How do I know this is good compost?
What does it mean if it smells? or if it’s too wet?
I had questions and decided to read-up. Found a number of publications… most down-to-earth was Rodale Press.
One interesting tidbit was a lady from North Carolina who was able to produce her compost in black plastic bags..She filled the plastic bags with “damp garbage, grass clippings, a little stable manure, soil, dried up flowers, rinds, eggshells”; sealed the bag and placed it in the sun..It was light enough for her to turn easily and a sequence of four bags in cycle actually produced compost for her city garden and relatively quickly, too.
But the most interesting thing I found was a method to evaluate your compost and make sure your methods are sound.
1. the compost should be without lumps, clumps or packing. It should be crumbly.
2. The compost should be black-brown. If it’s pure black it means you have had insufficient aeration and fermentation has taken place because of too much moisture. If it’s yellow/gray it’s dead.
3. It should smell earthy, humusy. Any bad smells indicate that the bacteria are still active. Mustiness can indicate moulds, mildews, or the product of a hot fermentation which burns off the nitrogen.
4. The pH should be neutral to slightly acid. Nitrobacter and earthworms prefer this range. pH below 6 is too acidfor nitrobacters but if you want acidic compost for potatoes, azaleas, rhodos, etc. you skip the lime and add leaves and conifer needles.
5. getting the right proportion of components is important..
the Organic matter: garbage (veg. peelings, rinds, fruit,veg,weeds, manure, leaves (carboniferous stuff) should make up most of the first layer. next is soil, old compost (starter),and lime. (they suggest if you have to use sub-soil or pond scrapings that you allow a freeze thaw cycle to sterilize(?) the material before adding it to your compost.)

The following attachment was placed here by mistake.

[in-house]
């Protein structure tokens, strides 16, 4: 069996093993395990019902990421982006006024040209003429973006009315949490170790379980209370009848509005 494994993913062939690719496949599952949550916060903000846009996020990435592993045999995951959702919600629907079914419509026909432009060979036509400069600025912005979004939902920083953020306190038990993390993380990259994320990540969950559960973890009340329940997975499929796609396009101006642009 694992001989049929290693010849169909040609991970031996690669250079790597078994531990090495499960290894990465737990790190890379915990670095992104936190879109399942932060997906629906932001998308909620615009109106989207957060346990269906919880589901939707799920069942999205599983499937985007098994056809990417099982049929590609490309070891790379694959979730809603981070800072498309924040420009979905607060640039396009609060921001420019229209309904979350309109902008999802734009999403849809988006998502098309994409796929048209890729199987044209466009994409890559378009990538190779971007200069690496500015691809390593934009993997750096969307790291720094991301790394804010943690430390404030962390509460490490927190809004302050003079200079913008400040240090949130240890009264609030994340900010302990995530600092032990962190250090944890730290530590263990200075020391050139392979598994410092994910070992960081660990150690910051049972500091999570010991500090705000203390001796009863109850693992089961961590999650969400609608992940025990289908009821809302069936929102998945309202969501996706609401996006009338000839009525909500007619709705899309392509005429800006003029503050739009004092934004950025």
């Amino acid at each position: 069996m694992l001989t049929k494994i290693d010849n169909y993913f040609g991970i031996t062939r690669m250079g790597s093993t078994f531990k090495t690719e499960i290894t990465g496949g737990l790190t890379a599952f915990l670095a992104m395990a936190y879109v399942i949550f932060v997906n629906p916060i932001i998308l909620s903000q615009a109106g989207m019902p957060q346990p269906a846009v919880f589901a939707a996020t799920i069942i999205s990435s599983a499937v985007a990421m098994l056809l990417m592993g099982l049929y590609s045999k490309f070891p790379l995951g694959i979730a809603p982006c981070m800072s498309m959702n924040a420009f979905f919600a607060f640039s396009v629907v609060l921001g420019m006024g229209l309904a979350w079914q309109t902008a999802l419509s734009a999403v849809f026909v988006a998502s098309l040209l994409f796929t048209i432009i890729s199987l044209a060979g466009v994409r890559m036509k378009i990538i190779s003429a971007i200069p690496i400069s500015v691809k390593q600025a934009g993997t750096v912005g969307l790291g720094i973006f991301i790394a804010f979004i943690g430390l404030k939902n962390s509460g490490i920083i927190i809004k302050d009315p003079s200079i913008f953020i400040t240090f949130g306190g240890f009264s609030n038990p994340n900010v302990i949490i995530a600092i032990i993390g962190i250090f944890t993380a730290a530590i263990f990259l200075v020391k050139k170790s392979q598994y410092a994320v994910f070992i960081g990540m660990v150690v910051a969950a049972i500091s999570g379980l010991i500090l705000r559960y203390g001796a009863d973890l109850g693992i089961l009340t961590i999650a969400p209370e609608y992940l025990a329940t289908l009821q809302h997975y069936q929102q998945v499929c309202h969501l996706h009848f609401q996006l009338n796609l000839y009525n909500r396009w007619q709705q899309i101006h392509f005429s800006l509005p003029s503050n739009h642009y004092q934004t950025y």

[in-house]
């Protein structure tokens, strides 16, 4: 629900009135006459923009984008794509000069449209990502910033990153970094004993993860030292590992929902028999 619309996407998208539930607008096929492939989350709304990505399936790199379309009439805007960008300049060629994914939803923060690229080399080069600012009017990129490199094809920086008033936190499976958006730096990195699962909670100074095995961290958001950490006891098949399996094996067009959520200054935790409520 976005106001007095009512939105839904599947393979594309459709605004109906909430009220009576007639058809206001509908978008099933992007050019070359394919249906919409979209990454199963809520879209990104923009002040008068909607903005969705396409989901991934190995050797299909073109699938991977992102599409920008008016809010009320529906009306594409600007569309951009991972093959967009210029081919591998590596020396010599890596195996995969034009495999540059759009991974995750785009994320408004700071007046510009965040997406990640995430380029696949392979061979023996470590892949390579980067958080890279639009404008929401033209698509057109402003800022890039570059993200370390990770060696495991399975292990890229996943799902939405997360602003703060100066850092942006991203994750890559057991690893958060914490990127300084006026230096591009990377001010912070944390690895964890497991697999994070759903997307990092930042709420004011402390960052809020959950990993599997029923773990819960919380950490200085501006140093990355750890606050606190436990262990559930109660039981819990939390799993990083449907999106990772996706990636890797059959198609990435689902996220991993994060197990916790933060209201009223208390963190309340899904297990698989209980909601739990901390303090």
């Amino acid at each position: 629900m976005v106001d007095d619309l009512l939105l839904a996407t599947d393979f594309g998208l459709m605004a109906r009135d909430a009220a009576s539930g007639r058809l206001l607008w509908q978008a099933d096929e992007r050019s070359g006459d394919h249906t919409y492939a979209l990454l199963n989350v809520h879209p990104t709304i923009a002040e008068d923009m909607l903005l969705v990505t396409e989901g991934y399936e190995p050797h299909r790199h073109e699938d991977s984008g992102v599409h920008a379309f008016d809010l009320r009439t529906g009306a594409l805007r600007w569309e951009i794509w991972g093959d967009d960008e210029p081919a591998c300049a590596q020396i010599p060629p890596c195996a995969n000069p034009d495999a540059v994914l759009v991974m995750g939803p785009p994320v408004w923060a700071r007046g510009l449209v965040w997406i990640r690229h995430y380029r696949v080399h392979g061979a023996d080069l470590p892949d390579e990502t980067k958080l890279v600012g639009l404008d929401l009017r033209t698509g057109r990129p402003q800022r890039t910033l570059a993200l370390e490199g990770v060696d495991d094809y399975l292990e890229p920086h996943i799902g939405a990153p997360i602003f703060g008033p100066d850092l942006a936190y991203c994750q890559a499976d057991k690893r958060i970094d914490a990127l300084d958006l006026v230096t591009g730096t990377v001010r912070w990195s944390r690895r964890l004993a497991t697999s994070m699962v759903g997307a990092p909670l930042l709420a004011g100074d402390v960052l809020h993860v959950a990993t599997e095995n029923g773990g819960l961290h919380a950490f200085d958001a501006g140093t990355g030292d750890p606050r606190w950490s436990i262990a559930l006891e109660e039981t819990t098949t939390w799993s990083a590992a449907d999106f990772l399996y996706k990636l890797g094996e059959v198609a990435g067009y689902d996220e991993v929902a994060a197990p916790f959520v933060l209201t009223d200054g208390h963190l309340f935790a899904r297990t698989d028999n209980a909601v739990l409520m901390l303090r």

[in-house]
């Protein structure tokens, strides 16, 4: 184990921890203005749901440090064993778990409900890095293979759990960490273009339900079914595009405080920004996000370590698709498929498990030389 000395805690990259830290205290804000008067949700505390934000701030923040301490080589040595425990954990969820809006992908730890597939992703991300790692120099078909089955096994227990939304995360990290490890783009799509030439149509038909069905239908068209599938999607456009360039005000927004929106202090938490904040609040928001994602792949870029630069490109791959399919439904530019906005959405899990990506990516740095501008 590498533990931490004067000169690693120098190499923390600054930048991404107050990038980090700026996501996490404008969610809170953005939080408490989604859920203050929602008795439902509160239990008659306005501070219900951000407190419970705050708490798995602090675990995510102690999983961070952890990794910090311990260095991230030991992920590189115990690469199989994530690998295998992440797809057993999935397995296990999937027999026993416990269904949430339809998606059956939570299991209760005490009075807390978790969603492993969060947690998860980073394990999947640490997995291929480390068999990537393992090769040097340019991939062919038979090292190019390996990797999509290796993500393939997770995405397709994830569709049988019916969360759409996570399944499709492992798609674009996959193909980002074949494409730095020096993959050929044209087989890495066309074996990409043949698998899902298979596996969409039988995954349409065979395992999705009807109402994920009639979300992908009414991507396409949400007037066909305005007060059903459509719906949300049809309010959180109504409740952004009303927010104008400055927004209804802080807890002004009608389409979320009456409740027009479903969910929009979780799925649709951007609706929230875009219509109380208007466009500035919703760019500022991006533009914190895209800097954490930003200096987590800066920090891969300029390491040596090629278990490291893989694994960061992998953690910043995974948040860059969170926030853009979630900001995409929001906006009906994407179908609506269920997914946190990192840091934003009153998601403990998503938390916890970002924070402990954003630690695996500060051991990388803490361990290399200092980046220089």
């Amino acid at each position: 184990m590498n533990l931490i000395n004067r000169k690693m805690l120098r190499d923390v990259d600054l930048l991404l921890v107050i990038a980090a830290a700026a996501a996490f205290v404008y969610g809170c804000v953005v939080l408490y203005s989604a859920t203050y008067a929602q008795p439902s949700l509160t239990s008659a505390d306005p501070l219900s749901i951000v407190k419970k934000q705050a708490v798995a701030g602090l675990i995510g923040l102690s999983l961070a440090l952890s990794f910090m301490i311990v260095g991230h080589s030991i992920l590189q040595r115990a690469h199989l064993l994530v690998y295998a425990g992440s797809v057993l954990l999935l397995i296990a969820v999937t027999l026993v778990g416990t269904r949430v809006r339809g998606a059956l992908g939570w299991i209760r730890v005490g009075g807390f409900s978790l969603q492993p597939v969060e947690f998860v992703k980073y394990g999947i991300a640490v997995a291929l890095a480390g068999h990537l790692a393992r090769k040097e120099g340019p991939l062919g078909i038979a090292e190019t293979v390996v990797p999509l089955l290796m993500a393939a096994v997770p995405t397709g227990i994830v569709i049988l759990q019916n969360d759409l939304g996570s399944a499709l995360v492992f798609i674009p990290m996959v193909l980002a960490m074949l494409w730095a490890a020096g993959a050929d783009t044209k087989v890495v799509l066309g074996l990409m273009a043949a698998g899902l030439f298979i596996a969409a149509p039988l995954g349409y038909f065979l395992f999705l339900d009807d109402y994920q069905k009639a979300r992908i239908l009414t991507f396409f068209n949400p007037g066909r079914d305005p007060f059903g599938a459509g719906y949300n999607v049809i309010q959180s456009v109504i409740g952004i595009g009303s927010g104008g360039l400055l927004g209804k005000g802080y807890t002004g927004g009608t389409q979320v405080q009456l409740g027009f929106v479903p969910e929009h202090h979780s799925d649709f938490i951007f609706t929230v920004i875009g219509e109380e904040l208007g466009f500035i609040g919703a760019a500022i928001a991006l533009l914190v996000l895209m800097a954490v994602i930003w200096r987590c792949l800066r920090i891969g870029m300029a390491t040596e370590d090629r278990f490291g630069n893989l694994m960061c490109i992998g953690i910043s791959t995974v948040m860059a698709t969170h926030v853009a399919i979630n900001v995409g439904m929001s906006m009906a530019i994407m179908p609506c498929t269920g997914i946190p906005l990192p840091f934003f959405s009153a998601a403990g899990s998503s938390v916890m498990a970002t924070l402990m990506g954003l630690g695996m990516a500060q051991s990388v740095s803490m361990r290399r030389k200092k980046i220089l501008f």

6. Getting the right amount of moisture is crucial.. It should be moist enough to clump together under pressure, but the lump should disintegrate when pressure is released. It must NEVER be dry…too dry and nothing happens, but conversely if it drips it will ferment. Sometimes when it starts to cook and is producing too much heat you have to fork it over and add a little water. Keep it aerated.
7. If you’re going to use earthworms in your process get the right type…common earthworms (lllumbricus terrestris) will not stay in your compost or manure pile, they come for dinner and leave after dessert!..Experts suggest red worms (Lumbricus rubellus) sold by breeders(!!) " red wigglers, Georgia reds" (If worms interest you read “The Earthworm Book” by J. Minnich) Info is available about this method of composting called the Indore method. It is the worm castings that enrich. You can build Earthworm bins and pits and even compost indoors with red worms all winter long in cold climates…
Well back to the books…
- 10 Mar, 2008
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